Restaurants in France
The trendy Upper Marais district in Paris is no stranger to strollers and hipsters, but it also houses some of the best and most inexpensive crepes in the world at Breizh Café. The ambiance is warm and lively, with a distinct Japanese flavor in the form of pale wood and low-lighting.
One of the contemporary bistros in Arles
For a late-night snack head to Nissa Socca for ratatouille and a version of socca (chickpea pancakes).
This small Paris restaurant celebrates the flavors of jamón ibérico, a high-quality Spanish ham. This particular charcuterie is cured for up to 42 months, and Bellota-Bellota serves it alongside tapas and in sandwiches.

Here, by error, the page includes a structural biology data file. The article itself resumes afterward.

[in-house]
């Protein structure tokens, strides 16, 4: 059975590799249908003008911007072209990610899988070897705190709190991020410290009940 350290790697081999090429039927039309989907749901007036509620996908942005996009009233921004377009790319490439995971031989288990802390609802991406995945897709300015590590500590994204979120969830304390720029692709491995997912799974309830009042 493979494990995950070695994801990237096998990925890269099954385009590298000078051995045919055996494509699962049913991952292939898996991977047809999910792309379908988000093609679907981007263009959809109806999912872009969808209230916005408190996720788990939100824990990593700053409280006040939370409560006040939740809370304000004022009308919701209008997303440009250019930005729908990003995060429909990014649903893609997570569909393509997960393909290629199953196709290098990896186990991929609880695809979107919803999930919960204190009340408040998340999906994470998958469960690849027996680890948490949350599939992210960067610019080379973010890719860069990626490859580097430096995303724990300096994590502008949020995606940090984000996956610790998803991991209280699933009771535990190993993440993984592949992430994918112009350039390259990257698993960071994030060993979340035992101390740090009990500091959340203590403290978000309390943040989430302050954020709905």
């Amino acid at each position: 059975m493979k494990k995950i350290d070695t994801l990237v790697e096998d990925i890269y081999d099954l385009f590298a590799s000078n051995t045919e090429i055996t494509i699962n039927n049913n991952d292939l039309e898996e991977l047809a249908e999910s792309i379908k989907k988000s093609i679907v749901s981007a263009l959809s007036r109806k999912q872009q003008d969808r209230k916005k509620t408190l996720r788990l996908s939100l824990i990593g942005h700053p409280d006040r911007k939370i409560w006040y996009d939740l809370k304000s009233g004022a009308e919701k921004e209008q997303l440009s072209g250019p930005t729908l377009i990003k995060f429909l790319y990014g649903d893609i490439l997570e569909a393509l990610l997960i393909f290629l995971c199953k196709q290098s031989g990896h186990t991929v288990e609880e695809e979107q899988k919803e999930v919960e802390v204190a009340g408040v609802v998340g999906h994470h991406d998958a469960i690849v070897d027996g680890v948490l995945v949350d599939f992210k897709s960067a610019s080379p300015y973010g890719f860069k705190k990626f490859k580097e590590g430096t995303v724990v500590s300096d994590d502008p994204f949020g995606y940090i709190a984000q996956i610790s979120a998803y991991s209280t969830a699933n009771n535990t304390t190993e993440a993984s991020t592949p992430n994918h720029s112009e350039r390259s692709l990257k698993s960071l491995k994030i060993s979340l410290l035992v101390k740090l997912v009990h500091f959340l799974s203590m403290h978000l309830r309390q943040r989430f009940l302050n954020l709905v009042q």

In a freak flood in 1910, the Seine reached the second floor of 4 Rue de Bercy. Three years later a café opened. In response to the flood, the buildings on either side were jacked up a couple of meters, but not No. 4. Nobody knows why.
The cooking here is on such a high level it seems mean to more rustic winstube to put them and the Illwald in the same pot. On the other hand, at least everyone knows where the bar is set.
Since 1946, Au Pied de Cochon has been treating guests to thoughtful French cuisine with a focus on the almighty pig. Decorated in Art Nouveau style, the restaurant boasts elaborate walls adorned with mirrors and paintings of ladies, red leather banquettes, wood accented ceilings, and twinkling c
Order the baked-Camembert salad.
Café Varenne is more like a convivial brasserie rather than a typical Parisian café.
Located inside Paris’s esteemed Hôtel Hospes Lancaster, La Table du Lancaster serves as a creative vehicle for chef Michel Troisgros, recipient of a Michelin star.